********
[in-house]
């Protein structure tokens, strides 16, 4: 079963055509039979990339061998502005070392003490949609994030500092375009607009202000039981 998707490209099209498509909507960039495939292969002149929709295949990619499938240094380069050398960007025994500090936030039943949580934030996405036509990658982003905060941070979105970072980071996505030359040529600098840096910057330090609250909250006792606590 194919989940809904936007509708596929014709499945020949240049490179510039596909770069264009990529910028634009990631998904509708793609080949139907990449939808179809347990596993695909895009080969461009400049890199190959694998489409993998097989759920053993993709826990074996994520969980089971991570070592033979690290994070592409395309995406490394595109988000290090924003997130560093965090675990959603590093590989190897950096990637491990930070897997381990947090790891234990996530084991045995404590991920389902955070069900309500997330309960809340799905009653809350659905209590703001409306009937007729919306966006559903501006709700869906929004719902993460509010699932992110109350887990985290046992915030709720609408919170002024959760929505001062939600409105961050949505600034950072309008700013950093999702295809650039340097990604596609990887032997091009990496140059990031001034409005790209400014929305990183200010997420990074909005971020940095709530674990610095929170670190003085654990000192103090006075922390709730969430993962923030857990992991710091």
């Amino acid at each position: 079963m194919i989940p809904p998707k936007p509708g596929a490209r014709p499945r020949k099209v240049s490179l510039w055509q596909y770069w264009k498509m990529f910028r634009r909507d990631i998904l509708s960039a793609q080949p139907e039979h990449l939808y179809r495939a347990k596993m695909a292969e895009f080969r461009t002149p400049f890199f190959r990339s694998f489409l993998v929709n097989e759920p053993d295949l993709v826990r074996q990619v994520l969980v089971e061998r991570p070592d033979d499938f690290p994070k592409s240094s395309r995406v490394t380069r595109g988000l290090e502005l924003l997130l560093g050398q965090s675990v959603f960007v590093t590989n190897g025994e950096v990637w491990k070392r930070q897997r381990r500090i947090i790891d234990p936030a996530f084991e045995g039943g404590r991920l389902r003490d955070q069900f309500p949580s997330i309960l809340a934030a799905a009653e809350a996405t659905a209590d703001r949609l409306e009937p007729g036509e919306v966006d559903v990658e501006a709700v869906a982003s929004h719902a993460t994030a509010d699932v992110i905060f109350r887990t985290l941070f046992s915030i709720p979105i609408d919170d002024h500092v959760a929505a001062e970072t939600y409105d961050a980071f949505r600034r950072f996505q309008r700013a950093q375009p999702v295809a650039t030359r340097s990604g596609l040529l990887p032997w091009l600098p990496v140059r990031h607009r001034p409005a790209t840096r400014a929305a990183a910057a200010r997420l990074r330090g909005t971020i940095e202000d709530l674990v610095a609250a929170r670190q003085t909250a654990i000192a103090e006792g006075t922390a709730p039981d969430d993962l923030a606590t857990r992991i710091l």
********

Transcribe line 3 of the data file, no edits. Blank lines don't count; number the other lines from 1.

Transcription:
């Amino acid at each position: 079963m194919i989940p809904p998707k936007p509708g596929a490209r014709p499945r020949k099209v240049s490179l510039w055509q596909y770069w264009k498509m990529f910028r634009r909507d990631i998904l509708s960039a793609q080949p139907e039979h990449l939808y179809r495939a347990k596993m695909a292969e895009f080969r461009t002149p400049f890199f190959r990339s694998f489409l993998v929709n097989e759920p053993d295949l993709v826990r074996q990619v994520l969980v089971e061998r991570p070592d033979d499938f690290p994070k592409s240094s395309r995406v490394t380069r595109g988000l290090e502005l924003l997130l560093g050398q965090s675990v959603f960007v590093t590989n190897g025994e950096v990637w491990k070392r930070q897997r381990r500090i947090i790891d234990p936030a996530f084991e045995g039943g404590r991920l389902r003490d955070q069900f309500p949580s997330i309960l809340a934030a799905a009653e809350a996405t659905a209590d703001r949609l409306e009937p007729g036509e919306v966006d559903v990658e501006a709700v869906a982003s929004h719902a993460t994030a509010d699932v992110i905060f109350r887990t985290l941070f046992s915030i709720p979105i609408d919170d002024h500092v959760a929505a001062e970072t939600y409105d961050a980071f949505r600034r950072f996505q309008r700013a950093q375009p999702v295809a650039t030359r340097s990604g596609l040529l990887p032997w091009l600098p990496v140059r990031h607009r001034p409005a790209t840096r400014a929305a990183a910057a200010r997420l990074r330090g909005t971020i940095e202000d709530l674990v610095a609250a929170r670190q003085t909250a654990i000192a103090e006792g006075t922390a709730p039981d969430d993962l923030a606590t857990r992991i710091l």